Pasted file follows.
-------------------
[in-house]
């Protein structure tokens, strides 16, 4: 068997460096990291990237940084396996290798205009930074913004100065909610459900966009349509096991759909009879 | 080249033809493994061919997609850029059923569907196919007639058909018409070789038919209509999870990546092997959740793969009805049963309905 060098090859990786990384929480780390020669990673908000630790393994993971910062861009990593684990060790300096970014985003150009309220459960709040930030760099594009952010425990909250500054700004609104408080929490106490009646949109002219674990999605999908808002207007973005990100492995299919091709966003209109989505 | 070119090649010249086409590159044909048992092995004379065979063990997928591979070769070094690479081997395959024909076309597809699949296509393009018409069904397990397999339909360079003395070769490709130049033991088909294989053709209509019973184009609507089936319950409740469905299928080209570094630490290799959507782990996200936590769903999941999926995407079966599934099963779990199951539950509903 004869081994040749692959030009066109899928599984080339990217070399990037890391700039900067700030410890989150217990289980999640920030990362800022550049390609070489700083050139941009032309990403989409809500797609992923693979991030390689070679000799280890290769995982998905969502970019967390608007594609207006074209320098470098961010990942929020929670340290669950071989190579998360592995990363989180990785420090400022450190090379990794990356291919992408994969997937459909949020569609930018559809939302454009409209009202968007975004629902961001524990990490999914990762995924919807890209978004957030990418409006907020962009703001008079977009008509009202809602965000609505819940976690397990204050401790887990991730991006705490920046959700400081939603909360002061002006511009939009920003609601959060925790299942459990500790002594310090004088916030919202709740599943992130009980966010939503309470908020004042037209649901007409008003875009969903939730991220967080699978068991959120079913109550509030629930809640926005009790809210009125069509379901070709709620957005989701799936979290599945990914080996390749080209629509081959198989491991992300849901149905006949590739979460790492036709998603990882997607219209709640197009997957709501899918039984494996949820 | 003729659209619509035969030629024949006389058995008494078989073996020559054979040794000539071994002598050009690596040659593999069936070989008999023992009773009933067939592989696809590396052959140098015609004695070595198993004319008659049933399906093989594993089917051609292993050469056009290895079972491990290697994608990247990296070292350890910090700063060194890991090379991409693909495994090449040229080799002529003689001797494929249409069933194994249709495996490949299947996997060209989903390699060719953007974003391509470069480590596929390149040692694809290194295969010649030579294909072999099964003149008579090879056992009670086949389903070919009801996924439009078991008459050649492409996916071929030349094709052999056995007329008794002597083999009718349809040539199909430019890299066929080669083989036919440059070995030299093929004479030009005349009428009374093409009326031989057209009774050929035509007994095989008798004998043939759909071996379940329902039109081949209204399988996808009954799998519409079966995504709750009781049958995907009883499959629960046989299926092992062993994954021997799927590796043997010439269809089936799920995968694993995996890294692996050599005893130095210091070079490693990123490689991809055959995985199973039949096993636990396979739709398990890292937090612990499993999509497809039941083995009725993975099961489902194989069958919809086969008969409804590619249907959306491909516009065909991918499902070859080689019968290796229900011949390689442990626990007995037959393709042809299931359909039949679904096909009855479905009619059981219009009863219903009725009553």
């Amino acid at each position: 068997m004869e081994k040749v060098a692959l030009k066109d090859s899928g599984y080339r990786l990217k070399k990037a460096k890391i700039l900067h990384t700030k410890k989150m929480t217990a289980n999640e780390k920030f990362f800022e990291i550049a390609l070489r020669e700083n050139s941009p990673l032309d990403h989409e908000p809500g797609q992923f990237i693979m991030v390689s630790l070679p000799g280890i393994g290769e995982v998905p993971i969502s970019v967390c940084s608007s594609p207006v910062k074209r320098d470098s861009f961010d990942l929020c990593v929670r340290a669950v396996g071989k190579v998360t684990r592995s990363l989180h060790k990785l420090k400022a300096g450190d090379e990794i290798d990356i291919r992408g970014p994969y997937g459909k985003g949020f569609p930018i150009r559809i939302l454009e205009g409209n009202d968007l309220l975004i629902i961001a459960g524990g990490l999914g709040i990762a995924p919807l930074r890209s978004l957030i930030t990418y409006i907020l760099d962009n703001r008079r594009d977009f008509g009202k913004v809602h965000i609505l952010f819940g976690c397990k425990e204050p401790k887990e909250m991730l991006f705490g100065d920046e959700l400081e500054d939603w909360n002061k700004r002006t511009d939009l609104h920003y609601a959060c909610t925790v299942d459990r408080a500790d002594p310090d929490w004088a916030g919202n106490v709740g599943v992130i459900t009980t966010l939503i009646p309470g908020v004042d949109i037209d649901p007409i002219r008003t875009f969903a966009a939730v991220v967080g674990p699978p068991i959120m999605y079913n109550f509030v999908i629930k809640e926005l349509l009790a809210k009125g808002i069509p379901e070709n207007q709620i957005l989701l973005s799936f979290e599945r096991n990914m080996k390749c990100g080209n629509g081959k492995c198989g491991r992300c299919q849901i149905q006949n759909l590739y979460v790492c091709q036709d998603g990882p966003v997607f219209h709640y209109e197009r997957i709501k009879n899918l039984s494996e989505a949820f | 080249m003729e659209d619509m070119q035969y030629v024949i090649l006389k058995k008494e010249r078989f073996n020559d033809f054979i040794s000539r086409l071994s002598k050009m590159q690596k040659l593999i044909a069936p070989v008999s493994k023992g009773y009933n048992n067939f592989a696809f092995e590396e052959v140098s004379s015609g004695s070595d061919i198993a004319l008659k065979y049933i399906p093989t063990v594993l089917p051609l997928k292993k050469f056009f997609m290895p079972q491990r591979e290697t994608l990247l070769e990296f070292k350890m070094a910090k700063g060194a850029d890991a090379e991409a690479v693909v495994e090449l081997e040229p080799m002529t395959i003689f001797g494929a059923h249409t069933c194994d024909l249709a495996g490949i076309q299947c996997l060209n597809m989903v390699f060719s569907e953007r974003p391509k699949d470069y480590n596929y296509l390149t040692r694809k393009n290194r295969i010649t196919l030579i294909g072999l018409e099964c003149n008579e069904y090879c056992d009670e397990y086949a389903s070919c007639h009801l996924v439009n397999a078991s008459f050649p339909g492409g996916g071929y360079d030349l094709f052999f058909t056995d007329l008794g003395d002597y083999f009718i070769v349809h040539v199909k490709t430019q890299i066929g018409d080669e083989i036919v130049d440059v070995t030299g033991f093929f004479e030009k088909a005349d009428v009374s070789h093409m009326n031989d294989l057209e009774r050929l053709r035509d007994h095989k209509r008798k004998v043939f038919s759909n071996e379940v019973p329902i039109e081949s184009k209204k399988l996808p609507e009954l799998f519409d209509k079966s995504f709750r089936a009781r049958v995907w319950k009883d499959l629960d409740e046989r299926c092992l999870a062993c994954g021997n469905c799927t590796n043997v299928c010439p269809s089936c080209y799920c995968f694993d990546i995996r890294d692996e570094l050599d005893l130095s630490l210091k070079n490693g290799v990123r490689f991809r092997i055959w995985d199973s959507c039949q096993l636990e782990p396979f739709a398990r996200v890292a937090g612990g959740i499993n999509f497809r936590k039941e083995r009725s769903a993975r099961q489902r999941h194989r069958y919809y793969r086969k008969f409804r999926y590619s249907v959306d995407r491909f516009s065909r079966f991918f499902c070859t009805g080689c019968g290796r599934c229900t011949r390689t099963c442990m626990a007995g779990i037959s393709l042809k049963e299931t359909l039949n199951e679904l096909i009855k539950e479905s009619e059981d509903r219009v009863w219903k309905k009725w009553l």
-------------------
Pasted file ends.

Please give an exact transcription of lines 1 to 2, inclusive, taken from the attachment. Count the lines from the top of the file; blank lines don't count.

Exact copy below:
[in-house]
């Protein structure tokens, strides 16, 4: 068997460096990291990237940084396996290798205009930074913004100065909610459900966009349509096991759909009879 | 080249033809493994061919997609850029059923569907196919007639058909018409070789038919209509999870990546092997959740793969009805049963309905 060098090859990786990384929480780390020669990673908000630790393994993971910062861009990593684990060790300096970014985003150009309220459960709040930030760099594009952010425990909250500054700004609104408080929490106490009646949109002219674990999605999908808002207007973005990100492995299919091709966003209109989505 | 070119090649010249086409590159044909048992092995004379065979063990997928591979070769070094690479081997395959024909076309597809699949296509393009018409069904397990397999339909360079003395070769490709130049033991088909294989053709209509019973184009609507089936319950409740469905299928080209570094630490290799959507782990996200936590769903999941999926995407079966599934099963779990199951539950509903 004869081994040749692959030009066109899928599984080339990217070399990037890391700039900067700030410890989150217990289980999640920030990362800022550049390609070489700083050139941009032309990403989409809500797609992923693979991030390689070679000799280890290769995982998905969502970019967390608007594609207006074209320098470098961010990942929020929670340290669950071989190579998360592995990363989180990785420090400022450190090379990794990356291919992408994969997937459909949020569609930018559809939302454009409209009202968007975004629902961001524990990490999914990762995924919807890209978004957030990418409006907020962009703001008079977009008509009202809602965000609505819940976690397990204050401790887990991730991006705490920046959700400081939603909360002061002006511009939009920003609601959060925790299942459990500790002594310090004088916030919202709740599943992130009980966010939503309470908020004042037209649901007409008003875009969903939730991220967080699978068991959120079913109550509030629930809640926005009790809210009125069509379901070709709620957005989701799936979290599945990914080996390749080209629509081959198989491991992300849901149905006949590739979460790492036709998603990882997607219209709640197009997957709501899918039984494996949820 | 003729659209619509035969030629024949006389058995008494078989073996020559054979040794000539071994002598050009690596040659593999069936070989008999023992009773009933067939592989696809590396052959140098015609004695070595198993004319008659049933399906093989594993089917051609292993050469056009290895079972491990290697994608990247990296070292350890910090700063060194890991090379991409693909495994090449040229080799002529003689001797494929249409069933194994249709495996490949299947996997060209989903390699060719953007974003391509470069480590596929390149040692694809290194295969010649030579294909072999099964003149008579090879056992009670086949389903070919009801996924439009078991008459050649492409996916071929030349094709052999056995007329008794002597083999009718349809040539199909430019890299066929080669083989036919440059070995030299093929004479030009005349009428009374093409009326031989057209009774050929035509007994095989008798004998043939759909071996379940329902039109081949209204399988996808009954799998519409079966995504709750009781049958995907009883499959629960046989299926092992062993994954021997799927590796043997010439269809089936799920995968694993995996890294692996050599005893130095210091070079490693990123490689991809055959995985199973039949096993636990396979739709398990890292937090612990499993999509497809039941083995009725993975099961489902194989069958919809086969008969409804590619249907959306491909516009065909991918499902070859080689019968290796229900011949390689442990626990007995037959393709042809299931359909039949679904096909009855479905009619059981219009009863219903009725009553």